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Anthony G. Barnston
and
Yuxiang He

Abstract

Statistical short-term climate predictive skills and their sources for 3-month mean local surface climate (temperature and precipitation) in Hawaii and Alaska have been explored at lead times of up to one year using a canonical correlation analysis (CCA). Four consecutive 3-month predictor periods are followed by a variable lead time and then a single 3-month predictand period. Predictor fields are quasi-global sea surface temperature, Northern Hemisphere 700-mb height, and prior values of the predictand field itself Forecast skill is estimated using cross-validation.

Short-term global climate fluctuations such as the El Niño–Southern Oscillation (ENSO) phenomenon are found to play an important role in the climate variability in Hawaii and the southern half of Alaska. During the late winter and spring of mature warm (cold) ENSO events, Hawaii tends to be anomalously warm and dry (wet and cool), while southern Alaska tends to be warm (cold). Hawaii's responses occur more strongly the year after a mature ENSO event rather than the year of the event, even if the opposite phase of ENSO has already begun. Persistence is the best seasonal temperature prediction for Hawaii at short leads. Winter and spring temperature (precipitation) can be predicted up to one year (a few months) in advance with modest but usable skill for Hawaii, where temperature forecasts are generally more skillful. Southern Alaska has temperature prediction possibilities up to 7–10 months in advance. While Alaskan seasonal precipitation prediction is poor on the large spatial scale, forecasts on terrain-dependent local scales may he more fruitful using methods other than CCA.

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Yuxiang He
and
Anthony G. Barnston

Abstract

A potentially operational system for 3-month total precipitation forecasts for island stations in the tropical Pacific has been developed at NOAA's Climate Prediction Center using the statistical method of canonical correlation analysis (CCA). Routine issuance of the forecasts could begin during 1996, presently they are issued experimentally. The levels and sources of predictive skills have been estimated at lead times of up to one year, using a cross-validation design. The predictor fields, in order of their predictive value, are quasi-global sea surface temperature, Northern Hemisphere 700-mb height, and prior values of the predictand precipitation itself. Four consecutive 3-nionth predictor periods are used to detect evolving as well as steady-state conditions.

Modest forecast skills are realized for most seasons of the year; however, moderate skills (correlation <0.5) are found for certain stations in the northern Tropics at lead times of 3 months or less in late northern winter, especially in the western Pacific. CCA generally outperforms persistence, even at short leads. The El Niñto-Southern Oscillation (ENSO) phenomenon is found to play the dominant role in the precipitation variability at many tropical Pacific islands. During especially the late northern winter of mature warm (cold) episodes, pre- cipitation is suppressed (enhanced) in a horwshoe-shaped region surrounding (to the north, west, south) the central and eastern equatorial zone. which is anomalously wet (dry).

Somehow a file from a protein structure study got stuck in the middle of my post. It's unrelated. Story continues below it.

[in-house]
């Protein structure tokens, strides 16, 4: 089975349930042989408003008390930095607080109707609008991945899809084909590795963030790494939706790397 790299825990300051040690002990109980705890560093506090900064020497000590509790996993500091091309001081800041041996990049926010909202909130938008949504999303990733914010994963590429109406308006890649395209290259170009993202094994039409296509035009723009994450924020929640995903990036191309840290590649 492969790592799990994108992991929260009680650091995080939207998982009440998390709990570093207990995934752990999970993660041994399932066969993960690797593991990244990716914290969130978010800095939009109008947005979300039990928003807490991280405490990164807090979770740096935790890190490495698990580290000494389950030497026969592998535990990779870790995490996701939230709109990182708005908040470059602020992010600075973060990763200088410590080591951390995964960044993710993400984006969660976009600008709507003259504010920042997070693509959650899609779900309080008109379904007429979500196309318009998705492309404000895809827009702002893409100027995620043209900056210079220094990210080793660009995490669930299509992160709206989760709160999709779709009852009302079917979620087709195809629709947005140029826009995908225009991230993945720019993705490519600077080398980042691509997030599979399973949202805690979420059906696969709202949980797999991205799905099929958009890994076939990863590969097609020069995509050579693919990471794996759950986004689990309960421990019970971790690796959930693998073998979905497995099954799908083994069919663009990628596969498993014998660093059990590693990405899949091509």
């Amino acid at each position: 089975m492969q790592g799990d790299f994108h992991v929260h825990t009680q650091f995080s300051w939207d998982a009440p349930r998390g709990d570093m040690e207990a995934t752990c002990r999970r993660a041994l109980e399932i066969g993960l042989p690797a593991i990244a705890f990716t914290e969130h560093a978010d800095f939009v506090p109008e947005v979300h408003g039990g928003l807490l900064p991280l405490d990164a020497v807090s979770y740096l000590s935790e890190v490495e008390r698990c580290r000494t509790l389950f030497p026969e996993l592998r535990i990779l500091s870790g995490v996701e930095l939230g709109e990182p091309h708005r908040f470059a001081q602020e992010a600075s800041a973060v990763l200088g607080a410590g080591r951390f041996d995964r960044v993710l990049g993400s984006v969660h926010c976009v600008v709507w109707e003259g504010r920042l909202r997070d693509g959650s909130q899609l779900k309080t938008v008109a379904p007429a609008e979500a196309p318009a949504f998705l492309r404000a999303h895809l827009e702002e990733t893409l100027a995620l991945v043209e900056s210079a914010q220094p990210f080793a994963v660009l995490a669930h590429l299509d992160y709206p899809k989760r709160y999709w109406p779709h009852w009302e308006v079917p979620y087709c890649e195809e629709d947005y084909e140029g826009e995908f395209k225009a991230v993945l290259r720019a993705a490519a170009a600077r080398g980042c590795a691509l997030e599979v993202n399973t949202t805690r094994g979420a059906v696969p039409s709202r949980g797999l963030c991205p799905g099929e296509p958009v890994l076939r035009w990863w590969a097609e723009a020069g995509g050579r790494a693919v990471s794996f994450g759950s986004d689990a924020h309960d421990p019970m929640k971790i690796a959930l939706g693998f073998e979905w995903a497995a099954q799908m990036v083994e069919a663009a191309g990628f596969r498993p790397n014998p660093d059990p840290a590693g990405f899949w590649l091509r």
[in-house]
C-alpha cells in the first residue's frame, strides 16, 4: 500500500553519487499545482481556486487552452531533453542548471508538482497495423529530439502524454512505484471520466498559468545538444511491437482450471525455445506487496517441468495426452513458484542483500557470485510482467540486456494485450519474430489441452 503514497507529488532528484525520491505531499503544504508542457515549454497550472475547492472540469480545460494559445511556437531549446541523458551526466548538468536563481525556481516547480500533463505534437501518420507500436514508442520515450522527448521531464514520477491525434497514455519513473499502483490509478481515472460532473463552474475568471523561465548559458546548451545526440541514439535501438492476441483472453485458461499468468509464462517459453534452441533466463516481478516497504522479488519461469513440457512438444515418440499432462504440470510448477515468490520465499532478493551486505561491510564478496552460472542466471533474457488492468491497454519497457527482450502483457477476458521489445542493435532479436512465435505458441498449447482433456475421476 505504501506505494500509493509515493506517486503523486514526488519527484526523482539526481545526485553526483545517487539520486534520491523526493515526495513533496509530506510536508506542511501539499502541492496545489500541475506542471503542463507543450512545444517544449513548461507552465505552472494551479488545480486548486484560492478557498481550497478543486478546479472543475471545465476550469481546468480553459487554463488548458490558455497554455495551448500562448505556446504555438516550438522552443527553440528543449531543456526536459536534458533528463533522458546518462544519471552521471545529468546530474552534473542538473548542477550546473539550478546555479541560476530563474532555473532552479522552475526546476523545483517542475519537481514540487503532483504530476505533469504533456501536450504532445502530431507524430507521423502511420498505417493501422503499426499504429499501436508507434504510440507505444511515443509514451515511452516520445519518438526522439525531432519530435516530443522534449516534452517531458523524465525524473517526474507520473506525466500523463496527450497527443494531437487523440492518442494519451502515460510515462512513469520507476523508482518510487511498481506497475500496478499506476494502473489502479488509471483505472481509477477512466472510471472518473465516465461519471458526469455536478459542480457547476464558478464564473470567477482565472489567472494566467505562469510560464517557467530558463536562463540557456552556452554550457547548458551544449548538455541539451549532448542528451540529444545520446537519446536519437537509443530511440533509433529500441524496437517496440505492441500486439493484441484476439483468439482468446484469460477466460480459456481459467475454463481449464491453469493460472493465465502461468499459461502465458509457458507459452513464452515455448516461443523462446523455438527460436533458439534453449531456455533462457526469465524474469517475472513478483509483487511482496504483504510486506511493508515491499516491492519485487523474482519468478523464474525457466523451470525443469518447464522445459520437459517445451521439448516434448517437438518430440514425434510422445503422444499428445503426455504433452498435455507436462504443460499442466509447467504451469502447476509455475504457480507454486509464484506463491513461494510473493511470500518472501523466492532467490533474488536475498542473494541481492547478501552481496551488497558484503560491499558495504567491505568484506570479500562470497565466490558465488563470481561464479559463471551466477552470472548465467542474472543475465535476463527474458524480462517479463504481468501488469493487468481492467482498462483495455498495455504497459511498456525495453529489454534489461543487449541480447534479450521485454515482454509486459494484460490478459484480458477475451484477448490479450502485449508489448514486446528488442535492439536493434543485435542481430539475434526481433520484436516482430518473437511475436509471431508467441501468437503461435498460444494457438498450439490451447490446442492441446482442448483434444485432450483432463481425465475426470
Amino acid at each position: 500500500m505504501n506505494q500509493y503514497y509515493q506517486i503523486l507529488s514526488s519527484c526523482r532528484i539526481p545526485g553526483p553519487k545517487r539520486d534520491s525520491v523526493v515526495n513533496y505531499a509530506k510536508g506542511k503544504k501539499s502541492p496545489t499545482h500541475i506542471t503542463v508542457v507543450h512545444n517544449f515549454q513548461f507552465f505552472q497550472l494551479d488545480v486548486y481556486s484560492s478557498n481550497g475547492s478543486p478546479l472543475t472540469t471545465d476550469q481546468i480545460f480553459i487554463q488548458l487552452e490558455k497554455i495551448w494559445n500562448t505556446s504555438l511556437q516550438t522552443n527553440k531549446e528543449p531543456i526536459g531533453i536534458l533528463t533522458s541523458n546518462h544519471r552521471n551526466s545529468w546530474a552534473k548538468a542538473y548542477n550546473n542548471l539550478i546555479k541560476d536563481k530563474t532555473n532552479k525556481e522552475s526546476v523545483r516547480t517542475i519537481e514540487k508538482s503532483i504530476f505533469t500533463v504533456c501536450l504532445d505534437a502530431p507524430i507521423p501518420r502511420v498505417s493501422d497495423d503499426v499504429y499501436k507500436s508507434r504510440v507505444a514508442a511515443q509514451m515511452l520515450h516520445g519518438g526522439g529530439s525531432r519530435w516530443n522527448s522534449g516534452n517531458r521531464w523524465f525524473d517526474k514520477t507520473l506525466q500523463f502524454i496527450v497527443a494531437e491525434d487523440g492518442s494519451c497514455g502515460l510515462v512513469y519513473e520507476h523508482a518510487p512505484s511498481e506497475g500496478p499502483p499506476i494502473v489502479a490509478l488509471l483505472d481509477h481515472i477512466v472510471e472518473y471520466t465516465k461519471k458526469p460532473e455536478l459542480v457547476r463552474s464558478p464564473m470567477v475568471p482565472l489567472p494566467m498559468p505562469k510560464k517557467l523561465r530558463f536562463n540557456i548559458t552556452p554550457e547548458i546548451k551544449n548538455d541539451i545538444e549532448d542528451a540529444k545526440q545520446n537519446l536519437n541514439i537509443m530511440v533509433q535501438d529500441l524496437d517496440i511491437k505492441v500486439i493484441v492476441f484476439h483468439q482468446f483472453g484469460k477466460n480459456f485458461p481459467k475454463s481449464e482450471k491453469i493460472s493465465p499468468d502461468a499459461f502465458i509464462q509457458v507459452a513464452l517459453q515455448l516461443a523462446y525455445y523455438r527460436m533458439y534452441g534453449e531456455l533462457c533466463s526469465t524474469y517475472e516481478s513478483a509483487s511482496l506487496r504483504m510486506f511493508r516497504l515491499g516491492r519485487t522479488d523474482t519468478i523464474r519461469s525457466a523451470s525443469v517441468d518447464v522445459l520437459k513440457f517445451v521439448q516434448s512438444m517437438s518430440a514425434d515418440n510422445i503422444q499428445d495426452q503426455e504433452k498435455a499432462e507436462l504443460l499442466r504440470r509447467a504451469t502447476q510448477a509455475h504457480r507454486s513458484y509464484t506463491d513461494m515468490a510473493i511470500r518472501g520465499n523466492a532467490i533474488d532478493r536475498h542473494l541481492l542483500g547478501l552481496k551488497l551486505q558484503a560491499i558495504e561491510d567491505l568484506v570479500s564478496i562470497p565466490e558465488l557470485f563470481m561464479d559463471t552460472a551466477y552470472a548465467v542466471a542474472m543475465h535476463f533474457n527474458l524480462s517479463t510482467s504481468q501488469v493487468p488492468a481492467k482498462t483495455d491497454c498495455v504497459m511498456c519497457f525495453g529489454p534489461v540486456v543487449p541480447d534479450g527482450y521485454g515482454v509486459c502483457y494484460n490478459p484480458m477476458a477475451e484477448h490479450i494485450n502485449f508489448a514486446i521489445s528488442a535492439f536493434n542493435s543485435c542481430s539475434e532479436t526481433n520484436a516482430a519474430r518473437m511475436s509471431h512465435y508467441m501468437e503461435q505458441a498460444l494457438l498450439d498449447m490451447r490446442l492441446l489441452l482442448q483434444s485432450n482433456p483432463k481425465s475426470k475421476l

A secondary source of predictive skill, most important for northern summer, is a pattern with like-signed SST anomalies over the Tropics of all three ocean basins. While this pattern may encompass ENSO episodes, it varies at lower frequencies than the ENSO phenomenon on its own.

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Anthony G. Barnston
,
Michael H. Glantz
, and
Yuxiang He

Critical reviews of forecasts of ENSO conditions, based on a set of 15 dynamical and statistical models, are given for the 1997–98 El Niño event and the initial stages of the 1998–99 La Nina. While many of the models forecasted some degree of warming one to two seasons prior to the onset of the El Niño in boreal spring of 1997, none predicted its strength until the event was already becoming very strong in late spring. Neither the dynamical nor the statistical models, as groups, performed significantly better than the other during this episode. The best performing statistical models and dynamical models forecast SST anomalies of about +1°C (vs 2.5°–3° observed) in the Niño 3.4 region prior to any observed positive anomalies. The most comprehensive dynamical models performed better than the simple dynamical models. Once the El Niño had developed in mid-1997, a larger set of models was able to forecast its peak in late 1997 and dissipation and reversal to cold conditions in late spring/early summer 1998. Overall, however, skill for these recent two years does not appear greater than that found over an earlier (1982–93) period. In both cases, median model correlation skill averaged over lead times of one to three seasons is near or just above 0.6.